The temperature of the chamber, in which gravimeter is set, must be rather constant for improving the thermostat functioning. This demand will be the best-achieved in underground observatories in which the variation of the temperature is maximum +/- 0.50C during one year.
Figure 6. Gravimetric raw recordings – 2014. CALDARUSANI Geodynamical Observatory
At the other observatories the gravimeters are installed in special chambers, thermally insulated, situated in the underground, assuring a slow variation and small amplitude of temperature. In actual conditions the quasi-continuous recordings allow a good observation of the phenomenon of earth tides and allow noticing some anomalies, linked to the local conditions of surface or subsurface.
We have used the north-south and east-west records from tiltmeters, vertical records from Askania gravimeters and the records from temperature and pressure sensors (Fig.7 and Fig.8)
The atmosphere is a complex interface between outer space and Earth’s surface on the one hand, and an environment sensitive to its internal processing. From this perspective, atmospheric pressure and temperature are two important parameters whose variations can provide additional information related to the evolution of crustal deformation and, indirectly, subcrustale processes.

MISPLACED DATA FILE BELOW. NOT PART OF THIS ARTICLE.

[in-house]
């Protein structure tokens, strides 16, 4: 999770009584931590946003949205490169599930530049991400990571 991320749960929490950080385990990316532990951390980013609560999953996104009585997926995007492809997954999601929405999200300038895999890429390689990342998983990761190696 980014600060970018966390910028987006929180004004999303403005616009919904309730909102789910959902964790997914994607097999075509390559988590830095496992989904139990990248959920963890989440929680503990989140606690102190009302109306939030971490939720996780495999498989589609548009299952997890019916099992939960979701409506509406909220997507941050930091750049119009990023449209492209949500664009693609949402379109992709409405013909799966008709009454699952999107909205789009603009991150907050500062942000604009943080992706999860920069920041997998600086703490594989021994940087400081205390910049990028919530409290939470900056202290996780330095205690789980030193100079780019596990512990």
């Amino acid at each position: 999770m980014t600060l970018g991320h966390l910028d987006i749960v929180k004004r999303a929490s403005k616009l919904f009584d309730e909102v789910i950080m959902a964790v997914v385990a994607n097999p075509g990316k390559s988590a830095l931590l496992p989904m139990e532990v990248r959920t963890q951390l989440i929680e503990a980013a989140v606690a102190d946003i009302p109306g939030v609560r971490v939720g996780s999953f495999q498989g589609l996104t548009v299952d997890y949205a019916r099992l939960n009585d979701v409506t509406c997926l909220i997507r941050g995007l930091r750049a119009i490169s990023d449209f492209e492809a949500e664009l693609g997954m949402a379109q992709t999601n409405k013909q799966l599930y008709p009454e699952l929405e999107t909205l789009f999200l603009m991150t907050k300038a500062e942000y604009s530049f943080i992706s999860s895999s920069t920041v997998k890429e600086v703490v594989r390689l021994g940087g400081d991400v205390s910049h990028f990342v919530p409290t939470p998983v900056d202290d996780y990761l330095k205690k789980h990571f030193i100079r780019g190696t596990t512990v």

The air pressure changes reflected both the effect of temperature variations of the atmosphere, and the result of attraction of the Earth and its external bodies, mainly the moon and sun. In order to quantify these effects, we retained the variations of the atmospheric pressure, of the temperature and of the three directions of the crustal deformation: vertical, north-south and east-west.
The electronic systems of acquisition of the data are different, from the professional ones of type National Instruments on 16 bites, with own software Lab View.
Figure 7. Pressure variations from Ursoiu – 2014.
Figure 8. Temperature variations from Ursoiu – 2014
We mention that the existence of a laboratory for calibration and ageing of the geodynamic equipment (LERAG) was necessary in the framework of the activity of research for realizing performing sensors for geodynamics.
THE PRESENCE OF THE PRESSURE VARIATIONS IN THE RECORDS
The study of the of the atmospheric pressure influences on the crustal deformation is not simple. The Earth’s atmosphere, defined by highly fluctuating parameters, can be measured and survey only by advanced techniques and a dense network of observation stations. An example is the weather getting harder to do in terms of sudden changes, in terms of the variations of the coefficients of the nonlinear equations in the currently used algorithms.